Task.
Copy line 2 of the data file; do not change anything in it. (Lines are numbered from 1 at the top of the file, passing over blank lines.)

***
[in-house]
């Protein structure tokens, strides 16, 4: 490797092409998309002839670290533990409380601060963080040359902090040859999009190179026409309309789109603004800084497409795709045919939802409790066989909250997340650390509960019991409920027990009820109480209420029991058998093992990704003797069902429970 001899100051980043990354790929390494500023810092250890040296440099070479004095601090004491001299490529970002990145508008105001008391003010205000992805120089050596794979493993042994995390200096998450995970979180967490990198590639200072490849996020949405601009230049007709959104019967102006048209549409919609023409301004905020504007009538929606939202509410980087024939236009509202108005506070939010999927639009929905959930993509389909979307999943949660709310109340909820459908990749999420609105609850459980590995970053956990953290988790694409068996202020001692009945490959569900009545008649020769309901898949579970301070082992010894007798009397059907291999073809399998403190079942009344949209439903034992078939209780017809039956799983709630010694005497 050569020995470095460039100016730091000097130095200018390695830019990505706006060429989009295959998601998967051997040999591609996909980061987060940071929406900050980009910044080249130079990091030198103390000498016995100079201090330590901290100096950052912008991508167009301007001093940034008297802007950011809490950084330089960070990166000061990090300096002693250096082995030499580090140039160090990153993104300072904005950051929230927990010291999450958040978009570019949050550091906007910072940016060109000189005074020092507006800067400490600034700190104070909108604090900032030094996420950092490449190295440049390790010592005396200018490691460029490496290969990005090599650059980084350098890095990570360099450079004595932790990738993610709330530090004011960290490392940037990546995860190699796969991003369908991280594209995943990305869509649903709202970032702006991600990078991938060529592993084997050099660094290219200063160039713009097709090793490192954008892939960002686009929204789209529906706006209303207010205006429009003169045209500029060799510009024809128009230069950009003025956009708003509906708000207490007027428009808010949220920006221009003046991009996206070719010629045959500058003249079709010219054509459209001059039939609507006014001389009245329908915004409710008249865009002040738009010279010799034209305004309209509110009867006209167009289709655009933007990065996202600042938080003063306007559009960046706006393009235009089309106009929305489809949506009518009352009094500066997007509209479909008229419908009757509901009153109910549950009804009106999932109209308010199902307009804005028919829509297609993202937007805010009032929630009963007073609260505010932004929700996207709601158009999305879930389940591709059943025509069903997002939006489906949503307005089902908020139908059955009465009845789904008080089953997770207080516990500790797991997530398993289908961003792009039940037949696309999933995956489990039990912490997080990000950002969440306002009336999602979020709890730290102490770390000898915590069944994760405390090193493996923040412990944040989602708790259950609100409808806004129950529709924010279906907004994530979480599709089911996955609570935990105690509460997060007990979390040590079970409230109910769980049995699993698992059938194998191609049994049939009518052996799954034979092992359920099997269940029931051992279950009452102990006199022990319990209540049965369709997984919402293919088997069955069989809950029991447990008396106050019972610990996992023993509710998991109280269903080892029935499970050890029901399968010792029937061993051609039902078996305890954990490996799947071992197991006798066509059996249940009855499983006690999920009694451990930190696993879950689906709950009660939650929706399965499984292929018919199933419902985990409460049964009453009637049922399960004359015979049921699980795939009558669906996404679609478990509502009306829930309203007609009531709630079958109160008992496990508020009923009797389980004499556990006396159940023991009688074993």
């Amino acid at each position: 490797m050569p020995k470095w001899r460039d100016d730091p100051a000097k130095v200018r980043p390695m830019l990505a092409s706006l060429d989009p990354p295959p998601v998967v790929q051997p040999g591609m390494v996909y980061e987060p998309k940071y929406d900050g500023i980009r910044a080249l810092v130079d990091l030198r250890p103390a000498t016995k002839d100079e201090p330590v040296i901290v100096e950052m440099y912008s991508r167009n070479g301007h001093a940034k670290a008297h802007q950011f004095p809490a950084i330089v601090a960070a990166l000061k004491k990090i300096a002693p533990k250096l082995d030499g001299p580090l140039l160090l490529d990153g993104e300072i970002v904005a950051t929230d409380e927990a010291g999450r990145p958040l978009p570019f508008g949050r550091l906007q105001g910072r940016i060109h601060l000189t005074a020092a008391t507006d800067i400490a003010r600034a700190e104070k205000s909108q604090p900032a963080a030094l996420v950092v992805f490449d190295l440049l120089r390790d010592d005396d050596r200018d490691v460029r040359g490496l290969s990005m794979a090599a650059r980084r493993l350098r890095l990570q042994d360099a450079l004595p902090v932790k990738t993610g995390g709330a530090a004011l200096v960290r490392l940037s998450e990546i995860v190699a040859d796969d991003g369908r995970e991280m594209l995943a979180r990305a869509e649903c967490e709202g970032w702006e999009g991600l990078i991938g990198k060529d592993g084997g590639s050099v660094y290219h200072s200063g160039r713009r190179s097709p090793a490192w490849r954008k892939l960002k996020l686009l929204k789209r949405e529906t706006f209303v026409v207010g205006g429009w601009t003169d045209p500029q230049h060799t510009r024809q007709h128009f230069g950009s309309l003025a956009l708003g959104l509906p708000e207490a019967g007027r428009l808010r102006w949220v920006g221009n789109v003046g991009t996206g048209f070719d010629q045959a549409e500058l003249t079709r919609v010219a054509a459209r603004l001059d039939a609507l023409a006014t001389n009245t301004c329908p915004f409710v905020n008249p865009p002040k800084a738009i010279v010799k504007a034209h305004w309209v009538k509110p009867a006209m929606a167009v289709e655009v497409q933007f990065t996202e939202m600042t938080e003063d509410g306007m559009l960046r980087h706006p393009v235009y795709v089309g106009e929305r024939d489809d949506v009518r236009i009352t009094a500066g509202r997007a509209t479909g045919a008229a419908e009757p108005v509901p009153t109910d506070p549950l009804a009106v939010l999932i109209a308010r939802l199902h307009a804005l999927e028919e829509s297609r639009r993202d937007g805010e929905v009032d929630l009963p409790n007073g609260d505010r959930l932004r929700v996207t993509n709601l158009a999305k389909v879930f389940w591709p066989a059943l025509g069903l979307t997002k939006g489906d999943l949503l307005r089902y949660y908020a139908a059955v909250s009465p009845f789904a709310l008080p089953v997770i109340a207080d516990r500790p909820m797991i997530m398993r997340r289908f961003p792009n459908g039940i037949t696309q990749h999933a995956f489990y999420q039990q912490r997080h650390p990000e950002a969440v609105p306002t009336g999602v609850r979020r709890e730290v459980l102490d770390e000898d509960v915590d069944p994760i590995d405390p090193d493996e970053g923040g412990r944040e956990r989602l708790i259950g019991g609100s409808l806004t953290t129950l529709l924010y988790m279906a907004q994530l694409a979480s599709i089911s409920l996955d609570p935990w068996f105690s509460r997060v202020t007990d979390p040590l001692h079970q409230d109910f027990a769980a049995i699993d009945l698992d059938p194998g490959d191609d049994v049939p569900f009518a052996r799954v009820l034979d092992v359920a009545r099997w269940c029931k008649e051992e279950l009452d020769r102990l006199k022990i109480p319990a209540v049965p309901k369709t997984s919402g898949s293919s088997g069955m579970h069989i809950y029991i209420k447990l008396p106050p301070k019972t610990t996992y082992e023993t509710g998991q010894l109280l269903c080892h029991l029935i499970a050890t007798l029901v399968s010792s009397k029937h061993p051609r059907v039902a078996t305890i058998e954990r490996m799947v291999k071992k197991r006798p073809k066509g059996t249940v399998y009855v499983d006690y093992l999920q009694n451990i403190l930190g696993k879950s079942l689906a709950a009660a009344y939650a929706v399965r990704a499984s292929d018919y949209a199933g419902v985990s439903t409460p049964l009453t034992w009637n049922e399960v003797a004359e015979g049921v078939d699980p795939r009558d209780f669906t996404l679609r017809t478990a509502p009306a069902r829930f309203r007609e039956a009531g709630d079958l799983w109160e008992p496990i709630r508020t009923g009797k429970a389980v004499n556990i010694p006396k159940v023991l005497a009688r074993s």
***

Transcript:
């Protein structure tokens, strides 16, 4: 490797092409998309002839670290533990409380601060963080040359902090040859999009190179026409309309789109603004800084497409795709045919939802409790066989909250997340650390509960019991409920027990009820109480209420029991058998093992990704003797069902429970 001899100051980043990354790929390494500023810092250890040296440099070479004095601090004491001299490529970002990145508008105001008391003010205000992805120089050596794979493993042994995390200096998450995970979180967490990198590639200072490849996020949405601009230049007709959104019967102006048209549409919609023409301004905020504007009538929606939202509410980087024939236009509202108005506070939010999927639009929905959930993509389909979307999943949660709310109340909820459908990749999420609105609850459980590995970053956990953290988790694409068996202020001692009945490959569900009545008649020769309901898949579970301070082992010894007798009397059907291999073809399998403190079942009344949209439903034992078939209780017809039956799983709630010694005497 050569020995470095460039100016730091000097130095200018390695830019990505706006060429989009295959998601998967051997040999591609996909980061987060940071929406900050980009910044080249130079990091030198103390000498016995100079201090330590901290100096950052912008991508167009301007001093940034008297802007950011809490950084330089960070990166000061990090300096002693250096082995030499580090140039160090990153993104300072904005950051929230927990010291999450958040978009570019949050550091906007910072940016060109000189005074020092507006800067400490600034700190104070909108604090900032030094996420950092490449190295440049390790010592005396200018490691460029490496290969990005090599650059980084350098890095990570360099450079004595932790990738993610709330530090004011960290490392940037990546995860190699796969991003369908991280594209995943990305869509649903709202970032702006991600990078991938060529592993084997050099660094290219200063160039713009097709090793490192954008892939960002686009929204789209529906706006209303207010205006429009003169045209500029060799510009024809128009230069950009003025956009708003509906708000207490007027428009808010949220920006221009003046991009996206070719010629045959500058003249079709010219054509459209001059039939609507006014001389009245329908915004409710008249865009002040738009010279010799034209305004309209509110009867006209167009289709655009933007990065996202600042938080003063306007559009960046706006393009235009089309106009929305489809949506009518009352009094500066997007509209479909008229419908009757509901009153109910549950009804009106999932109209308010199902307009804005028919829509297609993202937007805010009032929630009963007073609260505010932004929700996207709601158009999305879930389940591709059943025509069903997002939006489906949503307005089902908020139908059955009465009845789904008080089953997770207080516990500790797991997530398993289908961003792009039940037949696309999933995956489990039990912490997080990000950002969440306002009336999602979020709890730290102490770390000898915590069944994760405390090193493996923040412990944040989602708790259950609100409808806004129950529709924010279906907004994530979480599709089911996955609570935990105690509460997060007990979390040590079970409230109910769980049995699993698992059938194998191609049994049939009518052996799954034979092992359920099997269940029931051992279950009452102990006199022990319990209540049965369709997984919402293919088997069955069989809950029991447990008396106050019972610990996992023993509710998991109280269903080892029935499970050890029901399968010792029937061993051609039902078996305890954990490996799947071992197991006798066509059996249940009855499983006690999920009694451990930190696993879950689906709950009660939650929706399965499984292929018919199933419902985990409460049964009453009637049922399960004359015979049921699980795939009558669906996404679609478990509502009306829930309203007609009531709630079958109160008992496990508020009923009797389980004499556990006396159940023991009688074993």